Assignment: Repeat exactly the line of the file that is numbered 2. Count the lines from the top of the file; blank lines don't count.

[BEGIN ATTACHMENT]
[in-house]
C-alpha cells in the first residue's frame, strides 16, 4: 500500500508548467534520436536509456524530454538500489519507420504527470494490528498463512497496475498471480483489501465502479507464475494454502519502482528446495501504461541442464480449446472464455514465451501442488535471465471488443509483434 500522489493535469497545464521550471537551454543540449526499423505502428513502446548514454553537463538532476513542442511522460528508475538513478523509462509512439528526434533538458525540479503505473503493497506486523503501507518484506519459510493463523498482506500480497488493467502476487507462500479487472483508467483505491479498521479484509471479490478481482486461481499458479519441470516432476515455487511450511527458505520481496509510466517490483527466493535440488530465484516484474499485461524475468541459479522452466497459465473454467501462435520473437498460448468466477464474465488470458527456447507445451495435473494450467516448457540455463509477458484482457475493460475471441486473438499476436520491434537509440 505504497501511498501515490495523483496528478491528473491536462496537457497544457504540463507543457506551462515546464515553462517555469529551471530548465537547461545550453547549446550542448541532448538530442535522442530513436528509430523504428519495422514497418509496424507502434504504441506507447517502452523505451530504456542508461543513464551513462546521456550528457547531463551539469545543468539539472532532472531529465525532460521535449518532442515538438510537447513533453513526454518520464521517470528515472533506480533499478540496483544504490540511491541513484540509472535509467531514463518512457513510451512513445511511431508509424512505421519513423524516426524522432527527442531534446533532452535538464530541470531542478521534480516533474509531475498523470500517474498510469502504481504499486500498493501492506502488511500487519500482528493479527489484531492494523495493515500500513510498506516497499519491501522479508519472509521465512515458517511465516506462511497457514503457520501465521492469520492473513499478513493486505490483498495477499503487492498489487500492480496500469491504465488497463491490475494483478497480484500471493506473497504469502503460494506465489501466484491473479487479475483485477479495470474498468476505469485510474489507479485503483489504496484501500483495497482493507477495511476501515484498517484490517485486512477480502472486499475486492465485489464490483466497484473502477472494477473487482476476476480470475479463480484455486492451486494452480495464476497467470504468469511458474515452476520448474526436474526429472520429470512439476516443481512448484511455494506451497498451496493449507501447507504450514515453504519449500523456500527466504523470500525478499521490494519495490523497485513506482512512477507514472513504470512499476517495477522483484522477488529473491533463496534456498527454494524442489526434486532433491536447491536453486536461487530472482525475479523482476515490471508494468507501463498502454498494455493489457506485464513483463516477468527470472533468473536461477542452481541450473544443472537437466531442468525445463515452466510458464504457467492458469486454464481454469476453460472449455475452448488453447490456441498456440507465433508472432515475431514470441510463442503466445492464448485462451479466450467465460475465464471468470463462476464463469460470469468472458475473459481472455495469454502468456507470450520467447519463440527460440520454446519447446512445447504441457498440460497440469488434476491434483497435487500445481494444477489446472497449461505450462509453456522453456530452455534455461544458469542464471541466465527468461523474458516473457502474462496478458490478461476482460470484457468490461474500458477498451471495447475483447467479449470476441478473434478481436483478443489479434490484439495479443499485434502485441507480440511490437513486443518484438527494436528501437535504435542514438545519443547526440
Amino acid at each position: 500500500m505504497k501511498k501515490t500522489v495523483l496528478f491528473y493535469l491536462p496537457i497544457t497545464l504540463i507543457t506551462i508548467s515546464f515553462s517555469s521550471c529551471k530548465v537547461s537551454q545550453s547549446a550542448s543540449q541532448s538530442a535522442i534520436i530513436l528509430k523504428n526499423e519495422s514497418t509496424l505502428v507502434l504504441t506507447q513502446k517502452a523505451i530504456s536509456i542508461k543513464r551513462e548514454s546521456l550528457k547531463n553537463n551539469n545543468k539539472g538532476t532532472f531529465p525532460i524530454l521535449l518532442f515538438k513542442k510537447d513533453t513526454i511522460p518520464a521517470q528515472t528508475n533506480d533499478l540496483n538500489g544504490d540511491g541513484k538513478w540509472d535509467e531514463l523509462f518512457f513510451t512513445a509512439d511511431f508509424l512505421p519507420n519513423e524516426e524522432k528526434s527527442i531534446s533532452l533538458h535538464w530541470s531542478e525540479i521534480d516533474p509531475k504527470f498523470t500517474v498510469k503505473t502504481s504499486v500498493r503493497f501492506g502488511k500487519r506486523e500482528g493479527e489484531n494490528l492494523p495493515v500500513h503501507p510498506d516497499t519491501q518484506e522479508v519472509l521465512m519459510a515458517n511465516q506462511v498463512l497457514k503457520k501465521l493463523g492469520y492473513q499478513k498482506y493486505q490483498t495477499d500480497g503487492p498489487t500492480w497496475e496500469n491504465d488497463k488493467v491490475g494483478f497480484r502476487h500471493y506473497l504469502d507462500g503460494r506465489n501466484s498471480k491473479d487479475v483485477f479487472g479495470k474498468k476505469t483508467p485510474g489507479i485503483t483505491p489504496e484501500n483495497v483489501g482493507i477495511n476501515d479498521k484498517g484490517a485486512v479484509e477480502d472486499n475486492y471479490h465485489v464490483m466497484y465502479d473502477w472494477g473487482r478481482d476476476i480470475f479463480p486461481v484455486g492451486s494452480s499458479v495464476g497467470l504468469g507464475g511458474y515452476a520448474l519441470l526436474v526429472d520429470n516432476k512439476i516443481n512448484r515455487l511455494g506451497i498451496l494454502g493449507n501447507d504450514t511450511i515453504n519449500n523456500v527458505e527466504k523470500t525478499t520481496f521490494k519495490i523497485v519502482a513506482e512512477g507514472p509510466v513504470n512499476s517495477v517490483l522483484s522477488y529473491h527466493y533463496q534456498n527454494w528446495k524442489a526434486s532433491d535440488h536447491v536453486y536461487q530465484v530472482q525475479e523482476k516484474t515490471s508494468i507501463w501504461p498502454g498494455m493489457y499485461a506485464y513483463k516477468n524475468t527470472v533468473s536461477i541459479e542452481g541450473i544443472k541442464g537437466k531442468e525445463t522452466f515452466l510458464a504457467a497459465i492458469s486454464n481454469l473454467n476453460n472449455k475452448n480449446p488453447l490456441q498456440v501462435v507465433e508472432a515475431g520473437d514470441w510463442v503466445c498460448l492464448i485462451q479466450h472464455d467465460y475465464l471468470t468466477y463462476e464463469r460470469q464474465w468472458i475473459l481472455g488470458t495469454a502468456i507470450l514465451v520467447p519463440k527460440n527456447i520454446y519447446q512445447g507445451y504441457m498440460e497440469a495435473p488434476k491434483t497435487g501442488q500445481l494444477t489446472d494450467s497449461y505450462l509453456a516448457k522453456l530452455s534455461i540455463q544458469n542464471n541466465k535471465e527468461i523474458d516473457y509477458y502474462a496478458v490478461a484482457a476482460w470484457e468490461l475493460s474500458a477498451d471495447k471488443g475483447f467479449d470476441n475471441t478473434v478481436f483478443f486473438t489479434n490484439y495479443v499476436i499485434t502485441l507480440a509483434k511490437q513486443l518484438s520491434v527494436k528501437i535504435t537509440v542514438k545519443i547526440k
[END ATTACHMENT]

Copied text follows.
C-alpha cells in the first residue's frame, strides 16, 4: 500500500508548467534520436536509456524530454538500489519507420504527470494490528498463512497496475498471480483489501465502479507464475494454502519502482528446495501504461541442464480449446472464455514465451501442488535471465471488443509483434 500522489493535469497545464521550471537551454543540449526499423505502428513502446548514454553537463538532476513542442511522460528508475538513478523509462509512439528526434533538458525540479503505473503493497506486523503501507518484506519459510493463523498482506500480497488493467502476487507462500479487472483508467483505491479498521479484509471479490478481482486461481499458479519441470516432476515455487511450511527458505520481496509510466517490483527466493535440488530465484516484474499485461524475468541459479522452466497459465473454467501462435520473437498460448468466477464474465488470458527456447507445451495435473494450467516448457540455463509477458484482457475493460475471441486473438499476436520491434537509440 505504497501511498501515490495523483496528478491528473491536462496537457497544457504540463507543457506551462515546464515553462517555469529551471530548465537547461545550453547549446550542448541532448538530442535522442530513436528509430523504428519495422514497418509496424507502434504504441506507447517502452523505451530504456542508461543513464551513462546521456550528457547531463551539469545543468539539472532532472531529465525532460521535449518532442515538438510537447513533453513526454518520464521517470528515472533506480533499478540496483544504490540511491541513484540509472535509467531514463518512457513510451512513445511511431508509424512505421519513423524516426524522432527527442531534446533532452535538464530541470531542478521534480516533474509531475498523470500517474498510469502504481504499486500498493501492506502488511500487519500482528493479527489484531492494523495493515500500513510498506516497499519491501522479508519472509521465512515458517511465516506462511497457514503457520501465521492469520492473513499478513493486505490483498495477499503487492498489487500492480496500469491504465488497463491490475494483478497480484500471493506473497504469502503460494506465489501466484491473479487479475483485477479495470474498468476505469485510474489507479485503483489504496484501500483495497482493507477495511476501515484498517484490517485486512477480502472486499475486492465485489464490483466497484473502477472494477473487482476476476480470475479463480484455486492451486494452480495464476497467470504468469511458474515452476520448474526436474526429472520429470512439476516443481512448484511455494506451497498451496493449507501447507504450514515453504519449500523456500527466504523470500525478499521490494519495490523497485513506482512512477507514472513504470512499476517495477522483484522477488529473491533463496534456498527454494524442489526434486532433491536447491536453486536461487530472482525475479523482476515490471508494468507501463498502454498494455493489457506485464513483463516477468527470472533468473536461477542452481541450473544443472537437466531442468525445463515452466510458464504457467492458469486454464481454469476453460472449455475452448488453447490456441498456440507465433508472432515475431514470441510463442503466445492464448485462451479466450467465460475465464471468470463462476464463469460470469468472458475473459481472455495469454502468456507470450520467447519463440527460440520454446519447446512445447504441457498440460497440469488434476491434483497435487500445481494444477489446472497449461505450462509453456522453456530452455534455461544458469542464471541466465527468461523474458516473457502474462496478458490478461476482460470484457468490461474500458477498451471495447475483447467479449470476441478473434478481436483478443489479434490484439495479443499485434502485441507480440511490437513486443518484438527494436528501437535504435542514438545519443547526440